This study extends our previous research employing serum CFP-10pep assays to diagnose TB in adults [18, 22, 23], indicating that it can effectively diagnose TB in HIV-infected and HIV-uninfected infants, including unconfirmed TB cases missed by sputum-based methods. Our data also suggests its potential utility for diagnosis of nascent TB cases and monitoring treatment responses.
The World Health Organization (WHO) recommends that non-sputum biomarker tests have sensitivities ≥ 66% for children with intrathoracic confirmed TB cases to match Xpert MTB/RIF sensitivity . CFP-10pep demonstrated 100% (95% CI, 54–100%) and 81% (95% CI, 69–90%) sensitivity for confirmed and unconfirmed TB and unlike most other TB diagnostics did not differ by HIV status, in agreement with previous results with adult TB cases [18, 22, 26]. Serum CFP-10pep signal was detected in most unconfirmed TB cases (> 80%; 51/63), and all (5/5) extrapulmonary TB cases, including TB lymphadenitis and TB meningitis cases missed by respiratory sampling.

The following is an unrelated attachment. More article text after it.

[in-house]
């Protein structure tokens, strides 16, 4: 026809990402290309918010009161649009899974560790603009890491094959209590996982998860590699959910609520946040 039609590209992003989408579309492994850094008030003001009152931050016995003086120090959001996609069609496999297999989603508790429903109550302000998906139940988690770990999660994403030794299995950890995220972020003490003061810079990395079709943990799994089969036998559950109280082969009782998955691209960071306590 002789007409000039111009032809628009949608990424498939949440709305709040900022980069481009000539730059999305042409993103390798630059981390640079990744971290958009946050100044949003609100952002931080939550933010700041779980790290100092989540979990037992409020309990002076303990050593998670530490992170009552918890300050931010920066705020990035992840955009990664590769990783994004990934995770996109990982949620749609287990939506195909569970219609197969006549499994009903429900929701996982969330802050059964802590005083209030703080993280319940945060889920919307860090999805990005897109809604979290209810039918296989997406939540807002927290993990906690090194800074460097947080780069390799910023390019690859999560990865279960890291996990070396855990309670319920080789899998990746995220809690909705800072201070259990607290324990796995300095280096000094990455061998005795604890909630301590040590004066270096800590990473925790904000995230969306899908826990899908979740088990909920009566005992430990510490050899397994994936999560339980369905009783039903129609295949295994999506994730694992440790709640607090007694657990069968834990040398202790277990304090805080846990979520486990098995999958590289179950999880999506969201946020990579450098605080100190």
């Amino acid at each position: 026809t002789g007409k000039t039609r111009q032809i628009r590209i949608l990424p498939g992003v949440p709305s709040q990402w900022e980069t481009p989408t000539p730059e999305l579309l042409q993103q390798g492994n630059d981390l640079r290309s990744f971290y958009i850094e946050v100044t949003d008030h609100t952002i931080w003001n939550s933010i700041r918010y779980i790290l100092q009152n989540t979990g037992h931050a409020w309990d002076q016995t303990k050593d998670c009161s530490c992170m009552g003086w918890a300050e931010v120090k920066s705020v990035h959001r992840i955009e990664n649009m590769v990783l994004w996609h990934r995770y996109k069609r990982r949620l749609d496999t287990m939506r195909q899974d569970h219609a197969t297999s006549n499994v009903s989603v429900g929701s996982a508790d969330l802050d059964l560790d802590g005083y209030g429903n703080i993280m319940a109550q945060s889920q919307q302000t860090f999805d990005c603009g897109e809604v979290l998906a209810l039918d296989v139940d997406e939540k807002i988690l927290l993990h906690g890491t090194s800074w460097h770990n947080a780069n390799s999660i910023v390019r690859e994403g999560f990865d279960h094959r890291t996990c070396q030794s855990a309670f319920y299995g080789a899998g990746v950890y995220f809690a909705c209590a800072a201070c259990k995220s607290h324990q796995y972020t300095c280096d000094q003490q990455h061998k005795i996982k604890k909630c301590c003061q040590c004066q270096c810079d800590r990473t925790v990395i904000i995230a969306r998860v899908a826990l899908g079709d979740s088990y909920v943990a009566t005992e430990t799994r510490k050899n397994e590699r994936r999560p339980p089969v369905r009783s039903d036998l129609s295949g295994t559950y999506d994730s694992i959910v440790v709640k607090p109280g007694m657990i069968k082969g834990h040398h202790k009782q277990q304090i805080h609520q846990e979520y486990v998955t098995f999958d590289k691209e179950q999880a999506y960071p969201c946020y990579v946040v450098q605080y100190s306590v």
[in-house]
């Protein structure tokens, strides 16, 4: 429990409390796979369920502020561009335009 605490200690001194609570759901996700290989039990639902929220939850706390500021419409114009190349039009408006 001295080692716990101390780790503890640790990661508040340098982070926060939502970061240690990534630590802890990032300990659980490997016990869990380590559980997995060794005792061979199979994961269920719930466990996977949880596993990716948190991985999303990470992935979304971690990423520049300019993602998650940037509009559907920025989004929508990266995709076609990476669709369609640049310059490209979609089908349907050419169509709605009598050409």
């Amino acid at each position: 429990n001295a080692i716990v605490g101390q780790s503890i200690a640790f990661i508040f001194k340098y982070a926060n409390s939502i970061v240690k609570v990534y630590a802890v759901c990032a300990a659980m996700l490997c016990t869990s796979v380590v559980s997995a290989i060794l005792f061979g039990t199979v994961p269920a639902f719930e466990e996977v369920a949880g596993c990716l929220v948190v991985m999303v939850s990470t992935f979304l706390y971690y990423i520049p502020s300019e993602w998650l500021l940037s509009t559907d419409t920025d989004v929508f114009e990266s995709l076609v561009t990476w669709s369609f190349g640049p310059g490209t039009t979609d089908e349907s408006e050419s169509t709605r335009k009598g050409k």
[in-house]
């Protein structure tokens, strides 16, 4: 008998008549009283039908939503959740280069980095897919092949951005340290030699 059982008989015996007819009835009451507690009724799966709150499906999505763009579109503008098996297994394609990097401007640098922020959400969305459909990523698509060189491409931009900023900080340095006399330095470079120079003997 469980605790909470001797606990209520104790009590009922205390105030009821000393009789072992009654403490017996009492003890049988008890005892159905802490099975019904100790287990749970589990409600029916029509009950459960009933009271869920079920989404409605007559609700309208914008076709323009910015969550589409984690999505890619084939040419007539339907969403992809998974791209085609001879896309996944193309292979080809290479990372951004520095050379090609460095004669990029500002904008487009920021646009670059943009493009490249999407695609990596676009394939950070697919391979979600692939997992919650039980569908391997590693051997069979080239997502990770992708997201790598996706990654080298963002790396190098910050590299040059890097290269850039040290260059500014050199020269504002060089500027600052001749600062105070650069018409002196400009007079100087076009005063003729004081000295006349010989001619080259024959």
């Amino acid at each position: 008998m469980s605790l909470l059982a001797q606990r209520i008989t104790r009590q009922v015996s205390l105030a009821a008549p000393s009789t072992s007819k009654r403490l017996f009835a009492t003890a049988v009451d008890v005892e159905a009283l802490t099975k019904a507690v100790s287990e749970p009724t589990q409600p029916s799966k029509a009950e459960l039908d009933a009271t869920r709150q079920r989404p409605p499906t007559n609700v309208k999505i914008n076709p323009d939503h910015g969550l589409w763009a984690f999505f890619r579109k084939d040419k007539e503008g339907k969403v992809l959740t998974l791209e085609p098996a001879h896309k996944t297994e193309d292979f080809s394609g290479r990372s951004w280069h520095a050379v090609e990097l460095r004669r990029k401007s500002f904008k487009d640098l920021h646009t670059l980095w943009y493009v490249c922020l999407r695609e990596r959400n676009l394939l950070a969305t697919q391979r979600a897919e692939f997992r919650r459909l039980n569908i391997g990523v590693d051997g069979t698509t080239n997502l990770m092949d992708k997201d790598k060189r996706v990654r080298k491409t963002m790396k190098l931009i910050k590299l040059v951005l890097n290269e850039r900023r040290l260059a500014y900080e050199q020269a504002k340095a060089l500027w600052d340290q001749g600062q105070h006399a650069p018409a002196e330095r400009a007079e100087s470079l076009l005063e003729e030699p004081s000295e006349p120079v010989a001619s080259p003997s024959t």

Serum CFP-10pep exhibited 95% overall specificity (95% CI 92–97%), approaching the 98% specificity threshold recommended by the WHO, but varied among unlikely TB subgroups, ranging from 85.7 to 88.6% in non-tuberculous mycobacteria (NTM) and latent TB infection subgroups and from 97.8 to 100% in subgroups without and with other disease (Table 4). The two false positives NTM CFP-10pep results matched a Mycobacterium kansasii infection, which could express a CFP-10 ortholog, and a Mycobacterium avium and bacterial/fungal co-infection. Most CFP-10pep false positives in the latent TB subgroup (4 of 5) were detected 6 to 60 weeks before a positive TST and could indicate nascent Mtb infections that subsequently resolved to latent TB infections. Notably, most unlikely TB cases with CFP-10pep positive serum (73%) met at least one criterion for unconfirmed TB diagnosis, suggesting that some could have had subclinical disease. CFP-10pep signal might thus identify individuals who might benefit from anti-TB intervention, particularly in populations where latent TB cases do not routinely receive anti-TB treatment.